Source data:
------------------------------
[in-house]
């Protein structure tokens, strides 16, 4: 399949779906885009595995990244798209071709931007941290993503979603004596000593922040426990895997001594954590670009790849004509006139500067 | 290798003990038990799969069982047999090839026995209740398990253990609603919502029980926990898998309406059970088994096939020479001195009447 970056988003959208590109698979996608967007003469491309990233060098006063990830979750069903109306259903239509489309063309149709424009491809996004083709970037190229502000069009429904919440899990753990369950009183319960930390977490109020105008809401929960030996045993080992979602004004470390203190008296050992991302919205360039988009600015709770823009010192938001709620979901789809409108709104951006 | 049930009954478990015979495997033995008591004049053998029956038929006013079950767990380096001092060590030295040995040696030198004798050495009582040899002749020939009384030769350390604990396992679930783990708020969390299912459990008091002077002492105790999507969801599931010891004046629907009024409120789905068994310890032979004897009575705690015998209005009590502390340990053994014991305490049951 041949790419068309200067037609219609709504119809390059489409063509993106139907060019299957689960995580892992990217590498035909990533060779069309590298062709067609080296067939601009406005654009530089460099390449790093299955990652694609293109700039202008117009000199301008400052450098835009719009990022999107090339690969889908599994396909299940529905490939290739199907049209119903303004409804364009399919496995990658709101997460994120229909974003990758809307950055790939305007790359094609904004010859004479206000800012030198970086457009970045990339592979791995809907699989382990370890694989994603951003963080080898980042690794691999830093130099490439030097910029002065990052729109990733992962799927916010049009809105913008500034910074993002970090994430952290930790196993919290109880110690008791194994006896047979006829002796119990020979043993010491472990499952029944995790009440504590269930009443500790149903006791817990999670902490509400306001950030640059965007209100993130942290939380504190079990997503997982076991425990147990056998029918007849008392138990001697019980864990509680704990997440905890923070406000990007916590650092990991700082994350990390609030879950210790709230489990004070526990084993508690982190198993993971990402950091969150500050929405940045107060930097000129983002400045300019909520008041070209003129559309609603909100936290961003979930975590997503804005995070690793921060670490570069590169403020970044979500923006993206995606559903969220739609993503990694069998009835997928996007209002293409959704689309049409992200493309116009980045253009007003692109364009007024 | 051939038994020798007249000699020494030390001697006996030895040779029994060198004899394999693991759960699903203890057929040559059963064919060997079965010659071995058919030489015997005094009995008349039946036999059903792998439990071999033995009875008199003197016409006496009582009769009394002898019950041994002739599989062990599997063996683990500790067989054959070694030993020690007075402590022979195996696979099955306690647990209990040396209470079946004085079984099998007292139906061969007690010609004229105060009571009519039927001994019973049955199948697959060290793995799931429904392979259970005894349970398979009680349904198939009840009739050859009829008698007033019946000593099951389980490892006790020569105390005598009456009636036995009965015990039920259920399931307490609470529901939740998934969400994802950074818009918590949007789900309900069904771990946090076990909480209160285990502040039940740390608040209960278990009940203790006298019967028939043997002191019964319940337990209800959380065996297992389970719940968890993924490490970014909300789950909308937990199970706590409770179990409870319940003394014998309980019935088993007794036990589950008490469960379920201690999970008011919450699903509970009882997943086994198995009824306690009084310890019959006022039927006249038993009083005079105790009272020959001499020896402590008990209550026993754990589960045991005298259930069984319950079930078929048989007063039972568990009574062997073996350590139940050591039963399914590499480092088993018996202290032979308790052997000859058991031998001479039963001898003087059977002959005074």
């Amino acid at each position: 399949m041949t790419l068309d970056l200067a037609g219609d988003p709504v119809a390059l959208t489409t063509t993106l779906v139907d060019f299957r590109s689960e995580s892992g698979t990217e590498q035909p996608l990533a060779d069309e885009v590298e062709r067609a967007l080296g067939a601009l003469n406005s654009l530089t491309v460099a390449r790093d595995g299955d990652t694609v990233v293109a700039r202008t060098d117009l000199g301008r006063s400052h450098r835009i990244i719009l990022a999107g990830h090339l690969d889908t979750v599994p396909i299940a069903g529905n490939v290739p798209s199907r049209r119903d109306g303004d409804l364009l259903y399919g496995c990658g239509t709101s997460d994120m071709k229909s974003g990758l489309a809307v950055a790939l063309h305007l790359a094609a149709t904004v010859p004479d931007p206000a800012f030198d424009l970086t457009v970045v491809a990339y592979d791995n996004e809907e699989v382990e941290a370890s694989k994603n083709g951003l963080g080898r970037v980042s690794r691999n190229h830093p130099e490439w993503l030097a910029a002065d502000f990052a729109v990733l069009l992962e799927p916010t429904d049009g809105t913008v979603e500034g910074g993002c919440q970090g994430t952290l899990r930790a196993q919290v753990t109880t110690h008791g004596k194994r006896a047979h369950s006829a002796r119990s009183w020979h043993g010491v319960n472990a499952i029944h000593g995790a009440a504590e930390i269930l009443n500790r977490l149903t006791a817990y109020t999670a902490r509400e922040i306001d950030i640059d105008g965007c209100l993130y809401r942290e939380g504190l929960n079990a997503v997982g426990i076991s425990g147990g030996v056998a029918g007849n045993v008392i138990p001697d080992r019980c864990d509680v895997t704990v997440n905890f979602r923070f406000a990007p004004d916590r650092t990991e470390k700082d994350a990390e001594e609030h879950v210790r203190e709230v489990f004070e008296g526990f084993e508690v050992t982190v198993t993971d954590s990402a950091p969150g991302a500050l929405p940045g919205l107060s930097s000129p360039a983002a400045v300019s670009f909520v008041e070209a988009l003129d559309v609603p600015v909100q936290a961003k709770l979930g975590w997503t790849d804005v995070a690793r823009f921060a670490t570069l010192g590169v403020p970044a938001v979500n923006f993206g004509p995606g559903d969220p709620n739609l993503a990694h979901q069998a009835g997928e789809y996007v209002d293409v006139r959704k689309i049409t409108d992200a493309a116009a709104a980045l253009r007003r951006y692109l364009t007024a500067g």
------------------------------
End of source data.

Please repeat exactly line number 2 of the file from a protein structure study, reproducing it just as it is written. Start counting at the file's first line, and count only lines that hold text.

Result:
């Protein structure tokens, strides 16, 4: 399949779906885009595995990244798209071709931007941290993503979603004596000593922040426990895997001594954590670009790849004509006139500067 | 290798003990038990799969069982047999090839026995209740398990253990609603919502029980926990898998309406059970088994096939020479001195009447 970056988003959208590109698979996608967007003469491309990233060098006063990830979750069903109306259903239509489309063309149709424009491809996004083709970037190229502000069009429904919440899990753990369950009183319960930390977490109020105008809401929960030996045993080992979602004004470390203190008296050992991302919205360039988009600015709770823009010192938001709620979901789809409108709104951006 | 049930009954478990015979495997033995008591004049053998029956038929006013079950767990380096001092060590030295040995040696030198004798050495009582040899002749020939009384030769350390604990396992679930783990708020969390299912459990008091002077002492105790999507969801599931010891004046629907009024409120789905068994310890032979004897009575705690015998209005009590502390340990053994014991305490049951 041949790419068309200067037609219609709504119809390059489409063509993106139907060019299957689960995580892992990217590498035909990533060779069309590298062709067609080296067939601009406005654009530089460099390449790093299955990652694609293109700039202008117009000199301008400052450098835009719009990022999107090339690969889908599994396909299940529905490939290739199907049209119903303004409804364009399919496995990658709101997460994120229909974003990758809307950055790939305007790359094609904004010859004479206000800012030198970086457009970045990339592979791995809907699989382990370890694989994603951003963080080898980042690794691999830093130099490439030097910029002065990052729109990733992962799927916010049009809105913008500034910074993002970090994430952290930790196993919290109880110690008791194994006896047979006829002796119990020979043993010491472990499952029944995790009440504590269930009443500790149903006791817990999670902490509400306001950030640059965007209100993130942290939380504190079990997503997982076991425990147990056998029918007849008392138990001697019980864990509680704990997440905890923070406000990007916590650092990991700082994350990390609030879950210790709230489990004070526990084993508690982190198993993971990402950091969150500050929405940045107060930097000129983002400045300019909520008041070209003129559309609603909100936290961003979930975590997503804005995070690793921060670490570069590169403020970044979500923006993206995606559903969220739609993503990694069998009835997928996007209002293409959704689309049409992200493309116009980045253009007003692109364009007024 | 051939038994020798007249000699020494030390001697006996030895040779029994060198004899394999693991759960699903203890057929040559059963064919060997079965010659071995058919030489015997005094009995008349039946036999059903792998439990071999033995009875008199003197016409006496009582009769009394002898019950041994002739599989062990599997063996683990500790067989054959070694030993020690007075402590022979195996696979099955306690647990209990040396209470079946004085079984099998007292139906061969007690010609004229105060009571009519039927001994019973049955199948697959060290793995799931429904392979259970005894349970398979009680349904198939009840009739050859009829008698007033019946000593099951389980490892006790020569105390005598009456009636036995009965015990039920259920399931307490609470529901939740998934969400994802950074818009918590949007789900309900069904771990946090076990909480209160285990502040039940740390608040209960278990009940203790006298019967028939043997002191019964319940337990209800959380065996297992389970719940968890993924490490970014909300789950909308937990199970706590409770179990409870319940003394014998309980019935088993007794036990589950008490469960379920201690999970008011919450699903509970009882997943086994198995009824306690009084310890019959006022039927006249038993009083005079105790009272020959001499020896402590008990209550026993754990589960045991005298259930069984319950079930078929048989007063039972568990009574062997073996350590139940050591039963399914590499480092088993018996202290032979308790052997000859058991031998001479039963001898003087059977002959005074």